Deciding on a career in surgery was very difficult for me. I went into medical school believing I would become a family medicine physician or a pediatrician. I wanted that patient-physician relationship, and that was one of the hardest aspects of falling in love with surgery: I thought I would never develop those relationships. How wrong I was.
Even as a resident, where patient continuity doesn’t exist as you rotate to new hospitals or services every 4 – 8 weeks, there are several patients I will never forget.
The first was a young man who came to the ED with symptoms of a large bowel obstruction. He had undiagnosed Stage IV colon cancer with tumors throughout his liver. As the third-year surgical resident on call, I had to tell this patient and his lovely wife that he had metastatic cancer, and that was causing the blockage in his colon. We took him for a laparoscopic transverse colostomy and port placement the next morning. In the recovery time, he spent a few extra days in the hospital learning colostomy care, consulting with oncology, and working with our social workers. I lingered longer in their room every day than I really had time for, counseled him about possible genetic syndromes and that his family needed early colon cancer screening. But we didn’t just talk about medicine; we discussed our favorite graphic novels and board games. He told me about a board game, where you acquire gems to buy cards with different points. It was near Christmas, so I bought the game for my husband as a gift. We still play it regularly; and every time we do, I think of this patient and his family.
As a chief on our Acute Care Surgery team, I admitted an elderly previously healthy woman who swam regularly who also presented with an obstructing colon cancer. She didn’t want any surgery, but I educated her that since she did not appear to have any metastases this was a very curable process. I convinced her to have surgery. Given the obstruction, we did an open left hemicolectomy. The surgery went well and only took 2.5 hours. However, in recovery her blood pressure dropped and with fluid resuscitation she went into right heart failure. She was transferred to the ICU and required pressors. Her heart never recovered and she died 2 days later. I had never cried in front of a family before, but I sobbed with them as they hugged me and they said goodbye to their wife, mother, and sister. I was devastated and lost confidence in my abilities.
However, about 3 weeks later, I received a letter from her husband explaining how in his opinion she died with dignity and that he couldn’t have asked for any better care than what I provided. I was shocked that was his perspective. That letter still sits on my desk to remind me that how we handle complications and loss is just as important as how we handle success. Patients truly respond to compassion.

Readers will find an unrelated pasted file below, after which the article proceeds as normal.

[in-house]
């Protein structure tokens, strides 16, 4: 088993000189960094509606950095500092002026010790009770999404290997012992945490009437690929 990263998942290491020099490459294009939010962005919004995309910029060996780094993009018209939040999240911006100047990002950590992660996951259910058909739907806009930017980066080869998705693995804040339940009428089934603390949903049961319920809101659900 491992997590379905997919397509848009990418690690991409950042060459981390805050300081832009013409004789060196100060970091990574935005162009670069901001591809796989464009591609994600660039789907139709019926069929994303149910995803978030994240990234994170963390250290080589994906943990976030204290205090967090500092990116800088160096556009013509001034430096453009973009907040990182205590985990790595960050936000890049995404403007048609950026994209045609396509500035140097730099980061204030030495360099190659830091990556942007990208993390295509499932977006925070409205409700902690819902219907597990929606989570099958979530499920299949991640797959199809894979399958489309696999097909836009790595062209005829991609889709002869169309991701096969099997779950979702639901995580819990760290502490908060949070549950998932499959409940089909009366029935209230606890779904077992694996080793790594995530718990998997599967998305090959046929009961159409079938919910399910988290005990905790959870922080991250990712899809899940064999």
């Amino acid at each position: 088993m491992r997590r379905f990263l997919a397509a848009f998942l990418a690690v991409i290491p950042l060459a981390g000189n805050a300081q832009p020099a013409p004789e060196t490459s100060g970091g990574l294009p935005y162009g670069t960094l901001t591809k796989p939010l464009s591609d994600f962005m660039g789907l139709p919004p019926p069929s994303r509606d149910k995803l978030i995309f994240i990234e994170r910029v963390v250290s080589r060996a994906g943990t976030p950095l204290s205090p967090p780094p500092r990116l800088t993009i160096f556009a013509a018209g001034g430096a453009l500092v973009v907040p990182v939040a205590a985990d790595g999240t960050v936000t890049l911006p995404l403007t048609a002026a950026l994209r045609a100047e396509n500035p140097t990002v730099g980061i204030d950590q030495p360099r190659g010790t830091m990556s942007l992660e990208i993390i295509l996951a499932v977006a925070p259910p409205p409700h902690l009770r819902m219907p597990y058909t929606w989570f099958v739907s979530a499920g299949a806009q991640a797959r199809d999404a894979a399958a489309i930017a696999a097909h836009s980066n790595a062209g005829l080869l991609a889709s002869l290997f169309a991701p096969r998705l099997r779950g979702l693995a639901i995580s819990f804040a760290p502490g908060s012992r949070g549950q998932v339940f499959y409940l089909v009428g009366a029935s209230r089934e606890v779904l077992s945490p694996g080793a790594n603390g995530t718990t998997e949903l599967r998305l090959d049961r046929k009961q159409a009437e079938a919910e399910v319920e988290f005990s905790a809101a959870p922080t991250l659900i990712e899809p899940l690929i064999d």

As a current surgical fellow, I have had similar encounters with families. I have learned the names of their children, joked with them as they recover, and delivered new devastating diagnoses. I have finally gotten a glimpse of patient care continuity, and it is so rewarding. In the age of EMR overload and burnout, never forget what brought us to medicine in the first place: to care for our patients.
One of the essential qualities of the clinician is interest in humanity, for the secret of the care of the patient is in caring for the patient.- Dr. Francis W. Peabody
Sabrina Drexel, MD, is a minimally invasive surgery and flexible endoscopy fellow at University Hospitals Case Western Reserve in Cleveland, OH. She attended the University of Rochester for medical school, and completed her surgical residency at Oregon Health & Science University in Portland, OR. She will be returning to Portland after completion of her fellowship in Minimally Invasive Surgery to surgeon in private practice. She can be reached on Twitter @SabrinaDrexelMD.
Our blog is a forum for our members to speak, and as such, statements made here represent the opinions of the author and are not necessarily the opinion of the Association of Women Surgeons.
3 Replies to “Splendor: The Art of Compassion in Surgical Training”
I once received a very kind card from a patient about a year after I’d last seen her, in which she wrote, “You probably don’t remember me…”. The truth could not have been more different! I remember(ed) Norma S in detail & with great affection. Some 20 years later, I still have her card—as well as all the others patients have sent me. We begin to get a glimpse of our impact on our patients’ lives (if we are good surgeons), but I think they have little realization that “impact” goes both ways!
I sat down awhile back, some 10 years after retiring, & started a list on notebook paper of patients I remember. I had to quit after filling over five pages of one- or two-line notes about so many patients! I had no idea so many were still “living in my head”—nor do they!
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